English Heritage has identified two possible Bronze Age round barrows complete with circular ditches and a Neolithic stone axe.
Most of the early history is medieval though and shows itself in the form of earthworks. The most important amongst these are garden terraces, a possible tree avenue, a common ridge and furrow, plus of course excavated evidence of pottery kilns. More recent history is responsible for the World War Two decoys, intended to confuse enemy planes away from the more strategically important Waddington airfield.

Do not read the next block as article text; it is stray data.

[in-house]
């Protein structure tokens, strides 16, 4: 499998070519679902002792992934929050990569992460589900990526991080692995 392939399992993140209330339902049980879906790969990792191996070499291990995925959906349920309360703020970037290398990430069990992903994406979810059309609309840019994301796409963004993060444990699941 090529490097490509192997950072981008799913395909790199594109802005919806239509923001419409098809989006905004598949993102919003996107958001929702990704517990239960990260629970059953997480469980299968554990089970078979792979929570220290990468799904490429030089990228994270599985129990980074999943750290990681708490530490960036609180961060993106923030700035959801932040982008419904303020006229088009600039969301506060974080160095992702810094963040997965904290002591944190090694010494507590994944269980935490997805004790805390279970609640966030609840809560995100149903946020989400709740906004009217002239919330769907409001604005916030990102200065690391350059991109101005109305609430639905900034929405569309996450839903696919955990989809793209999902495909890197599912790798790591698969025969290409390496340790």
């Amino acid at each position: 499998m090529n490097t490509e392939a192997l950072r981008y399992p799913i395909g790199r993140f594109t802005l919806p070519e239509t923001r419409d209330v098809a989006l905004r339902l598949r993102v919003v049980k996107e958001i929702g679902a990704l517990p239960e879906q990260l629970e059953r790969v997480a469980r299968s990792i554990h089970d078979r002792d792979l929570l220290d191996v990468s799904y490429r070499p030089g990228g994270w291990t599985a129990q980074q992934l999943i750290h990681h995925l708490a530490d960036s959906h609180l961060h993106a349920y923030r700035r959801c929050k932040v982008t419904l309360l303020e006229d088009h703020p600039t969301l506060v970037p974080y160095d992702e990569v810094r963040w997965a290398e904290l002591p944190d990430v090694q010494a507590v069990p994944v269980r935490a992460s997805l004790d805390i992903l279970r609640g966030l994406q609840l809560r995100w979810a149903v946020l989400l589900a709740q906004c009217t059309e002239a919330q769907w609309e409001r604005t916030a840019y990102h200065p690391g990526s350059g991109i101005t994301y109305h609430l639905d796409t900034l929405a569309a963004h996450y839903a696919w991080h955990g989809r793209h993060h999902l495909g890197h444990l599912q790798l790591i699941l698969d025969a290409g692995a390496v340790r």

As with most older Lincolnshire villages, the church of St Andrew holds court in the village. The church itself has been there since the fourteenth century but fell into a ruinous state before being rebuilt in 1749, when only the tower was saved. It then fell again into disrepair when it didn’t have a residing priest, but was repaired in 1847-1852 when a new curate came to the parish and in addition to rebuilding the church and congregation, established a school in Potterhanworth. The church is now also home to the Bluebells community café, which during the bluebell season serves afternoon teas to refresh the traveller after a long walk in the woods. Since the closure of the village public houses, this is the main place to sit and enjoy refreshments. The café is run by volunteers and the proceeds go to chosen charities for the year.